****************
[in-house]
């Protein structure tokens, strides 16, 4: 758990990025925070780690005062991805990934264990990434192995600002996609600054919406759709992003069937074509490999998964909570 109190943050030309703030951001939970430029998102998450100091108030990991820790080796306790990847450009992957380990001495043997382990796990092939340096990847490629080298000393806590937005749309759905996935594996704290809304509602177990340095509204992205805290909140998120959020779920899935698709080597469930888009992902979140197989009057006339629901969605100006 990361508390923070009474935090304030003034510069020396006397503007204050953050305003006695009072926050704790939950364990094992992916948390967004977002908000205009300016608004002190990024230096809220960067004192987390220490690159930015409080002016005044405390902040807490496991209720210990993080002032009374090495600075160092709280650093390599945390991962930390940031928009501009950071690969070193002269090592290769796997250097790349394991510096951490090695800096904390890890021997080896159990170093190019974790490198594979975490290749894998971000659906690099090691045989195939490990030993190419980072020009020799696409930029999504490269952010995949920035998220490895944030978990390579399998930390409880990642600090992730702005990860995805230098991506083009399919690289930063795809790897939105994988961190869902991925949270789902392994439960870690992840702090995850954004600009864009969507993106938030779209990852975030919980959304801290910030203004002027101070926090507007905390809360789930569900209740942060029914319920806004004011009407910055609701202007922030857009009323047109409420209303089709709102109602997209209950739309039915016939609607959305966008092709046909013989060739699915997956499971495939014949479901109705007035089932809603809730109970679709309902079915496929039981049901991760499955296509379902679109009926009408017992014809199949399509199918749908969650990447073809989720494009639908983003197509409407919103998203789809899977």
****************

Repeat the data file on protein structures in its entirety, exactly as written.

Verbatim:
[in-house]
């Protein structure tokens, strides 16, 4: 758990990025925070780690005062991805990934264990990434192995600002996609600054919406759709992003069937074509490999998964909570 109190943050030309703030951001939970430029998102998450100091108030990991820790080796306790990847450009992957380990001495043997382990796990092939340096990847490629080298000393806590937005749309759905996935594996704290809304509602177990340095509204992205805290909140998120959020779920899935698709080597469930888009992902979140197989009057006339629901969605100006 990361508390923070009474935090304030003034510069020396006397503007204050953050305003006695009072926050704790939950364990094992992916948390967004977002908000205009300016608004002190990024230096809220960067004192987390220490690159930015409080002016005044405390902040807490496991209720210990993080002032009374090495600075160092709280650093390599945390991962930390940031928009501009950071690969070193002269090592290769796997250097790349394991510096951490090695800096904390890890021997080896159990170093190019974790490198594979975490290749894998971000659906690099090691045989195939490990030993190419980072020009020799696409930029999504490269952010995949920035998220490895944030978990390579399998930390409880990642600090992730702005990860995805230098991506083009399919690289930063795809790897939105994988961190869902991925949270789902392994439960870690992840702090995850954004600009864009969507993106938030779209990852975030919980959304801290910030203004002027101070926090507007905390809360789930569900209740942060029914319920806004004011009407910055609701202007922030857009009323047109409420209303089709709102109602997209209950739309039915016939609607959305966008092709046909013989060739699915997956499971495939014949479901109705007035089932809603809730109970679709309902079915496929039981049901991760499955296509379902679109009926009408017992014809199949399509199918749908969650990447073809989720494009639908983003197509409407919103998203789809899977």